HTML5: The end of native apps?

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HTML5: The end of native apps?

The future of web programming is moving towards a common, cross-platform language with HTML5. But will software developers meet CIO demands for new web technologies?

HTML5 is an emerging standard for developing cross-platform web and mobile apps. Many IT chiefs favour web and mobile applications using HTML5 and developers are under pressure to build up-to-date apps using the latest cross-platform web technologies.

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How should developers use HTML5 and balance the pros and cons of using emerging web technologies? Is it time to cast off the shackles of native apps for good?

Dan Zambonini, co-founder of web app company Apparus and author of A Practical Guide to Web App Success, says CIOs can no longer count on known timeframes, budgets or even features as a rapidly evolving environment demands project managers exercise greater flexibility.

Zambonini believes back-end software, such as databases MongoDB, CouchDB and ZeroMQ are helping to make app platforms more generalised and less supplier-specific.

Iterative development for web app success

An iterative process relies on our ability to successfully focus on something for a short period of time and takes into account our inability to accurately visualise and predict how theory becomes reality. By taking short, iterative steps, we can focus on creating brilliance one move at a time, and can evolve our app as we get a better feel for the features that succeed and those that don’t turn out as we hoped.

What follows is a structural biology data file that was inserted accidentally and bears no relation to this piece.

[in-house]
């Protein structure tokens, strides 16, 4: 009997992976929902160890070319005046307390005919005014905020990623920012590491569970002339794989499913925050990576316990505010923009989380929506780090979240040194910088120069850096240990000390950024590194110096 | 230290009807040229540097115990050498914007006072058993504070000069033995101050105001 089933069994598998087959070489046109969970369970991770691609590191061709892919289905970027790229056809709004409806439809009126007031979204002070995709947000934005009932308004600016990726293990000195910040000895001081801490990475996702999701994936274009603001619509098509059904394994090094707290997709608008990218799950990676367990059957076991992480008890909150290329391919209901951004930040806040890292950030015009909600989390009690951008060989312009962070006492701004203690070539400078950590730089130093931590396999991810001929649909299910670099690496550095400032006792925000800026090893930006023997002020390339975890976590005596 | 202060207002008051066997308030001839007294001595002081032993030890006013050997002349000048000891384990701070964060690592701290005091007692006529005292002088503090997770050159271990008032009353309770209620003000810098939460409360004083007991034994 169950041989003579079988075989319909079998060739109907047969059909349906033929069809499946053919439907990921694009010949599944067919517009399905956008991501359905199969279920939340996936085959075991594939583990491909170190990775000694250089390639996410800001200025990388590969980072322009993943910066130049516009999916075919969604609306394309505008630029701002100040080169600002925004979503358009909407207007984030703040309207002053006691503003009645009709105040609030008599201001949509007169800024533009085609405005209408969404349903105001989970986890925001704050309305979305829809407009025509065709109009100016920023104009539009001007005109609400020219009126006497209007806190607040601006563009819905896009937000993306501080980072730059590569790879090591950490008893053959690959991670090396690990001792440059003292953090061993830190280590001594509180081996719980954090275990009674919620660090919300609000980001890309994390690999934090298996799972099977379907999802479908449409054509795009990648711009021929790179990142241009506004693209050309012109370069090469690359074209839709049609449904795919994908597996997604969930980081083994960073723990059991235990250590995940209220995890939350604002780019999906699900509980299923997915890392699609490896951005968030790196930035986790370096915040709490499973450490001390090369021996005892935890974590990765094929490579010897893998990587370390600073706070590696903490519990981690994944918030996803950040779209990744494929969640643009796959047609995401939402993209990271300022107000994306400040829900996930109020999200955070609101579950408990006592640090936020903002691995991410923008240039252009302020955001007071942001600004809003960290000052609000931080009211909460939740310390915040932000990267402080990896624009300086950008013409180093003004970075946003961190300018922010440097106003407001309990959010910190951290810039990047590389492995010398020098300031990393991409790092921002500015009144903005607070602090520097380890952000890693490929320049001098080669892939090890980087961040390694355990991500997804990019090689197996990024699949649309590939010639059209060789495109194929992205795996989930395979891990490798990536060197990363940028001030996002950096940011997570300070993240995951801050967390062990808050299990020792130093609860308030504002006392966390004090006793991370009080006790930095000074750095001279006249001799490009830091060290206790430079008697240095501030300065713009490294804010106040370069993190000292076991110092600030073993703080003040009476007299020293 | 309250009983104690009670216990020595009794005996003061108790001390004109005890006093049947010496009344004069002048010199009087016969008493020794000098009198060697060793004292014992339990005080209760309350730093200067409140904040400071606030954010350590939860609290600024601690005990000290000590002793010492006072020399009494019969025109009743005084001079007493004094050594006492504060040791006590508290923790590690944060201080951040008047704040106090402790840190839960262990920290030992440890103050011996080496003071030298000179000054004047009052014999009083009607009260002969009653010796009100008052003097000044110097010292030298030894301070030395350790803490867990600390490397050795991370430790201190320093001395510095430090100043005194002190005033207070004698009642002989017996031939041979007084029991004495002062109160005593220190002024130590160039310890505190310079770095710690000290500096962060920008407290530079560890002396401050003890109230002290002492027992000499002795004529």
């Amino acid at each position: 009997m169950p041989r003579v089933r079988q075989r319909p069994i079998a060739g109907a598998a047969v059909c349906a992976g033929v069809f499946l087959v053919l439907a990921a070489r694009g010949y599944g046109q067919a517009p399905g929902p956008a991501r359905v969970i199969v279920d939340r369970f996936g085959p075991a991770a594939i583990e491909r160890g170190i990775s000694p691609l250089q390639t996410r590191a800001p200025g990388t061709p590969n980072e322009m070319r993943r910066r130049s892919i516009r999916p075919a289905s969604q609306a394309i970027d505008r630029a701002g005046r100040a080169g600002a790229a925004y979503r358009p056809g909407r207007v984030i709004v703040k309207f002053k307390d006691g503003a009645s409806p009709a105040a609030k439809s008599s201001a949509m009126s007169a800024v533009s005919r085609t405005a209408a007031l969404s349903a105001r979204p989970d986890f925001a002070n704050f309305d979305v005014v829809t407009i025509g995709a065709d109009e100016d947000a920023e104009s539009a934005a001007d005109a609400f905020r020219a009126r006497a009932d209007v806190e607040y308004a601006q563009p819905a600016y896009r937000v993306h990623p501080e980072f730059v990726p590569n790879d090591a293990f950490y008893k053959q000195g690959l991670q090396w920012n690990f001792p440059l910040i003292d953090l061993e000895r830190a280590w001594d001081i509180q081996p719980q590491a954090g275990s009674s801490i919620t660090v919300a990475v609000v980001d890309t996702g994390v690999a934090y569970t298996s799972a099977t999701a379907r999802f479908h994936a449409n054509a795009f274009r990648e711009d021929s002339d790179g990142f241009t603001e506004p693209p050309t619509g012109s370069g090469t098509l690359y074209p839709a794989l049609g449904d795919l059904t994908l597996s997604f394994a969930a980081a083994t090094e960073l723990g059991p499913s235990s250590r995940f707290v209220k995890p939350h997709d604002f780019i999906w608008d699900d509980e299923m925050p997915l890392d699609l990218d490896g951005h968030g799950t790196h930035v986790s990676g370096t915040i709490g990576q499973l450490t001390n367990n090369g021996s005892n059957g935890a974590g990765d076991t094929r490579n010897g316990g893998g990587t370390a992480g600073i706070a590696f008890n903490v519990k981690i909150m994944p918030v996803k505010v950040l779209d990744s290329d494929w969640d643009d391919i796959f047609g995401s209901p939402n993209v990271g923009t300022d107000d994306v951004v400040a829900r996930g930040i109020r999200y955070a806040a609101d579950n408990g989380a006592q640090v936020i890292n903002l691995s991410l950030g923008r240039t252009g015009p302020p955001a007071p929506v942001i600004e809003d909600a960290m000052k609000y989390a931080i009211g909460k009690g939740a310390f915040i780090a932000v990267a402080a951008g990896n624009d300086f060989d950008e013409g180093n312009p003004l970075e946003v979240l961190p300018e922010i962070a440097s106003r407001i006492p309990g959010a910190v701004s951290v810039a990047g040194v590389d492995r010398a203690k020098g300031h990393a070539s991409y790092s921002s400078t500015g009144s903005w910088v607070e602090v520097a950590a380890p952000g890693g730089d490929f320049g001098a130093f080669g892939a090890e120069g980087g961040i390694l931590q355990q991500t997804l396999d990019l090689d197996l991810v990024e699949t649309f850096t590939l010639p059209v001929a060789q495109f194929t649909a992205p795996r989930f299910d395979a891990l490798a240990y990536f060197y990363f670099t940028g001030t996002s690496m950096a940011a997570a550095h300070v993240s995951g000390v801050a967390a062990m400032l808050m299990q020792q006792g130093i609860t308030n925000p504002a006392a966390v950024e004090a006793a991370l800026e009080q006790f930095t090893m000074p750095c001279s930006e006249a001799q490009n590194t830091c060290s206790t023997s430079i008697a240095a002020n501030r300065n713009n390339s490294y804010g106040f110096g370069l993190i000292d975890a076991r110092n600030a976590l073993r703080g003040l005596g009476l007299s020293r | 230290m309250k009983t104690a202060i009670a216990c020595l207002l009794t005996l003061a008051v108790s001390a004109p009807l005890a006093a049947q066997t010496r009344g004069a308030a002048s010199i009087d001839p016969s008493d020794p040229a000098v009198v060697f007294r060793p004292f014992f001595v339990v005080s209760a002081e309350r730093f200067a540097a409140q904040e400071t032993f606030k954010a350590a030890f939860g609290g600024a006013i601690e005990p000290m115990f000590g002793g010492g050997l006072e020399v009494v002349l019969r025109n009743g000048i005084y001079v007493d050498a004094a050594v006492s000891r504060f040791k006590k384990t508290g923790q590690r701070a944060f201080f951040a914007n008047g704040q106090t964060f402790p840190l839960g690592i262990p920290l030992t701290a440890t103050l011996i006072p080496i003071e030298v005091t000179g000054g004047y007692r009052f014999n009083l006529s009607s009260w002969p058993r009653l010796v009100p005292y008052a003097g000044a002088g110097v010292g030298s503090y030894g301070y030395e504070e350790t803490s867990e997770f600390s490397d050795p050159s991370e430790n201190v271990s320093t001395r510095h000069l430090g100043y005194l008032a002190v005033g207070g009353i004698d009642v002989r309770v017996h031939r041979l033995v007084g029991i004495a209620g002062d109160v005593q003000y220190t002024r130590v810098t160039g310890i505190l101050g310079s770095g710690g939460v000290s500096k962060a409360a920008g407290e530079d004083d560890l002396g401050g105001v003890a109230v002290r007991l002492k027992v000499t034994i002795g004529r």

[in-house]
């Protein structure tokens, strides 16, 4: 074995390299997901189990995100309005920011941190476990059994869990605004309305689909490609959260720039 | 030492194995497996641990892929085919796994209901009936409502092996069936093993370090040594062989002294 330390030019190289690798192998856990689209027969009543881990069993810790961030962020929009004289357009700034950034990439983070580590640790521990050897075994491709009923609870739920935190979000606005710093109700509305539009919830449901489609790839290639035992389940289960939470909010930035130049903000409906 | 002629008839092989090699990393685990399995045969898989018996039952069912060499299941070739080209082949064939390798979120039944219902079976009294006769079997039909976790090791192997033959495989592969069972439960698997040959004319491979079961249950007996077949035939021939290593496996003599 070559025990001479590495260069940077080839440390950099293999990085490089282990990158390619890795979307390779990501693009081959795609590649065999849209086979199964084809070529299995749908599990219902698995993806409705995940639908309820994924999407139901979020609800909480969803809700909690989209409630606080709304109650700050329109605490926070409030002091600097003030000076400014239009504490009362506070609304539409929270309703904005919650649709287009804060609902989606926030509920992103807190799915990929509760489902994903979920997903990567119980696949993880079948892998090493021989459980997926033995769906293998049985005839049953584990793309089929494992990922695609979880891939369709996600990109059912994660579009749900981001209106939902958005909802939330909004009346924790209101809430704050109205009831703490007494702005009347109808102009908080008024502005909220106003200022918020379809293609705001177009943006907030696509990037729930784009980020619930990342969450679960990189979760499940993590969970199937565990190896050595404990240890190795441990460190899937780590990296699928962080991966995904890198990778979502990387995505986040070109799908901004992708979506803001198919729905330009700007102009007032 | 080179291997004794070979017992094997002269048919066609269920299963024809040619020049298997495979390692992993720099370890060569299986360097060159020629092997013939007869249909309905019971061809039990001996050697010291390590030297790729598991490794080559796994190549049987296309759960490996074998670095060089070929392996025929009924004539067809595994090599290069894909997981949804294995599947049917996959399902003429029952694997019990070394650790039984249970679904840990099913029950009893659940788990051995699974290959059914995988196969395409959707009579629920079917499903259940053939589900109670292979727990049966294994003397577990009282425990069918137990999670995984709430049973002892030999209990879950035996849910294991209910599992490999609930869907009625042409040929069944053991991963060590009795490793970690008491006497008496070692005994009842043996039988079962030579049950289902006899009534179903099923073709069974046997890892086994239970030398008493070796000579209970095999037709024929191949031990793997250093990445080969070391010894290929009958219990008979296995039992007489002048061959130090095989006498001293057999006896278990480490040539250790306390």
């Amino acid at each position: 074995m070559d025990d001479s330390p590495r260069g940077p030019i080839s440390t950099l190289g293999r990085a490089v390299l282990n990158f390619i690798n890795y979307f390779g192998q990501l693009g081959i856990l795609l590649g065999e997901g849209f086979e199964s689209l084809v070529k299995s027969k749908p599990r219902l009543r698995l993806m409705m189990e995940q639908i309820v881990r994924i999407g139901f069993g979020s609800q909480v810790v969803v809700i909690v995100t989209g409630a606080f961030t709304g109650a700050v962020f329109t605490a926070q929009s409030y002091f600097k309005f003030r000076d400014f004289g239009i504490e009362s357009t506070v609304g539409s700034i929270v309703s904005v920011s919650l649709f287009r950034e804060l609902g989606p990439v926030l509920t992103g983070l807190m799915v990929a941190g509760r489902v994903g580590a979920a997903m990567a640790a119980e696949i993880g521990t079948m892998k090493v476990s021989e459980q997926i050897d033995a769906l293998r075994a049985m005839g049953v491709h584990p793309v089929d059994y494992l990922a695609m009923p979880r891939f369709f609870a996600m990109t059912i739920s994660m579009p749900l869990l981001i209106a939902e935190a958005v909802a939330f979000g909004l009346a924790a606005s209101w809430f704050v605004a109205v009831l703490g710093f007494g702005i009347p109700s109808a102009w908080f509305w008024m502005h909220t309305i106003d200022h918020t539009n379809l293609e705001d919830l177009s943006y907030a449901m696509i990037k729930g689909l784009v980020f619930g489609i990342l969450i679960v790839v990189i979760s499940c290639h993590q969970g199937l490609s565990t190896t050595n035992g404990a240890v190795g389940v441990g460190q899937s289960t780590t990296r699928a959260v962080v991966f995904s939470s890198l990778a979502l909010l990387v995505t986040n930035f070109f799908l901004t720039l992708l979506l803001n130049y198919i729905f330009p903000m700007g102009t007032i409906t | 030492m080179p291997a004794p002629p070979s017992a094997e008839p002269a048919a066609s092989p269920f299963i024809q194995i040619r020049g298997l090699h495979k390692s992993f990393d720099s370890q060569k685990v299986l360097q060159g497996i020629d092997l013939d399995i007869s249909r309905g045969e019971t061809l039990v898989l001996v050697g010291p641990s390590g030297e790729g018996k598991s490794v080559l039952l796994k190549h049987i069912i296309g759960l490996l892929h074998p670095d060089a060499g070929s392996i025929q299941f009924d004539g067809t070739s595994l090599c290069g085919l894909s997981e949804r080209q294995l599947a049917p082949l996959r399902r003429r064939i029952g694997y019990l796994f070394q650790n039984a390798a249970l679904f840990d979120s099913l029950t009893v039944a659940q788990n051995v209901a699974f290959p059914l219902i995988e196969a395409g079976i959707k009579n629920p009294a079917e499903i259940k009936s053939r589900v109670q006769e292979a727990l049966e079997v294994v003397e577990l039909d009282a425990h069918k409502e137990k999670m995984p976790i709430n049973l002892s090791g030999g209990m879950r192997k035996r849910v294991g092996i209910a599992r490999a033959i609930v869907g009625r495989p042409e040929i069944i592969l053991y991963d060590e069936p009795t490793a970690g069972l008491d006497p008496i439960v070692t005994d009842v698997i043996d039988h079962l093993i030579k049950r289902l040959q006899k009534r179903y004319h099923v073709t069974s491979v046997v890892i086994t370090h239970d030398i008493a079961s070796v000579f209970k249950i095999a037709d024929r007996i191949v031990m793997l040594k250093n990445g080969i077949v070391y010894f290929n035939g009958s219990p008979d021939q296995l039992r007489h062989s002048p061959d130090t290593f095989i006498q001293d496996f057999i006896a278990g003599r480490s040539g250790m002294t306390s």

The iterative process happens on two levels. At the higher level, new app features are developed incrementally. For each release these approximate stages are followed: some research, then interface design, coding, a working release and marketing. Check the customer reactions, learn and repeat.

On the lower level, each of the stages is a mini set of iterations in itself, punctuated by testing that informs us whether or not further cycles are required. This holds especially true at the interface and development stages, where a skeleton design or chunk of code can gradually be refined with more detail as it undergoes testing.

If your app development project has a deadline (and unless you’re working on an informal side project, it will), each high-level iteration should be allotted a specific number of days, to ensure a number of full iterations and the learning that comes from them, over the lifetime of the project.

Each iteration should last a fixed length of time, so that your team can develop a rhythm; you will quickly adapt to the recurring deadlines and become adept at estimating how much functionality can be produced in each.

The exact length of an iteration can range from a week to a month. Your team will need to decide on the best length for them based on a number of factors:

  • The complexity of the app: An iteration needs to be long enough for a team to sometimes produce fairly advanced features. Even if these are only developed to a minimum quality or prototype level, they may take weeks.  Similarly, an iteration should not be so short that most of it is spent on planning, testing and deployment, with little time for the actual development.
  • Customer expectations: If you’re developing an app for a client, they may influence how often they expect to see movement and change. This is not necessarily a negative factor if the customer can participate more easily in shaping the development of the application to meet their expectations.